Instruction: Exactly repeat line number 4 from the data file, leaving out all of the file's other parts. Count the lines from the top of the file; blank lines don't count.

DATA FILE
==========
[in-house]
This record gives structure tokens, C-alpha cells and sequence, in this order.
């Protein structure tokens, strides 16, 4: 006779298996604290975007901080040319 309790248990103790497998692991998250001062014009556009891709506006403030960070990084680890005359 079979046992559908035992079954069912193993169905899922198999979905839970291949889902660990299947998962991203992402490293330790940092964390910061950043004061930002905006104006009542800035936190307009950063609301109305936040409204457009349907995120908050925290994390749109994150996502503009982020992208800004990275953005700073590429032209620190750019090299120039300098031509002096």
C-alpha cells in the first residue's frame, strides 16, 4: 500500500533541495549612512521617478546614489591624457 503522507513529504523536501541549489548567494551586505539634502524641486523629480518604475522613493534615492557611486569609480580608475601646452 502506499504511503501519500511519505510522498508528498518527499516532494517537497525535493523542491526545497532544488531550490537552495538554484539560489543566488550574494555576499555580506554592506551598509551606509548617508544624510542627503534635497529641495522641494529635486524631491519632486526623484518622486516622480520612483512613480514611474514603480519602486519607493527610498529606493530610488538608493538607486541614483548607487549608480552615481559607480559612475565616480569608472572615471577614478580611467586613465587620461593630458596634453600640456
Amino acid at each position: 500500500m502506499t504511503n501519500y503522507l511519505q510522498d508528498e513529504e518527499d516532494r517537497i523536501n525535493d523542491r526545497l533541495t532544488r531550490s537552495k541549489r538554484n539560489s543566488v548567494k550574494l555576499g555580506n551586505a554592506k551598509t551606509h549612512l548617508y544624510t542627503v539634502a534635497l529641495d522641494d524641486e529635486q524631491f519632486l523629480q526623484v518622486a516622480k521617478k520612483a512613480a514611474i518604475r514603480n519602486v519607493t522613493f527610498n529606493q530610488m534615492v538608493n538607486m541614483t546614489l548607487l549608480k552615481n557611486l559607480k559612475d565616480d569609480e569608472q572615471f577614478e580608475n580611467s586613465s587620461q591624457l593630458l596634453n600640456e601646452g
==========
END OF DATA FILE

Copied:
C-alpha cells in the first residue's frame, strides 16, 4: 500500500533541495549612512521617478546614489591624457 503522507513529504523536501541549489548567494551586505539634502524641486523629480518604475522613493534615492557611486569609480580608475601646452 502506499504511503501519500511519505510522498508528498518527499516532494517537497525535493523542491526545497532544488531550490537552495538554484539560489543566488550574494555576499555580506554592506551598509551606509548617508544624510542627503534635497529641495522641494529635486524631491519632486526623484518622486516622480520612483512613480514611474514603480519602486519607493527610498529606493530610488538608493538607486541614483548607487549608480552615481559607480559612475565616480569608472572615471577614478580611467586613465587620461593630458596634453600640456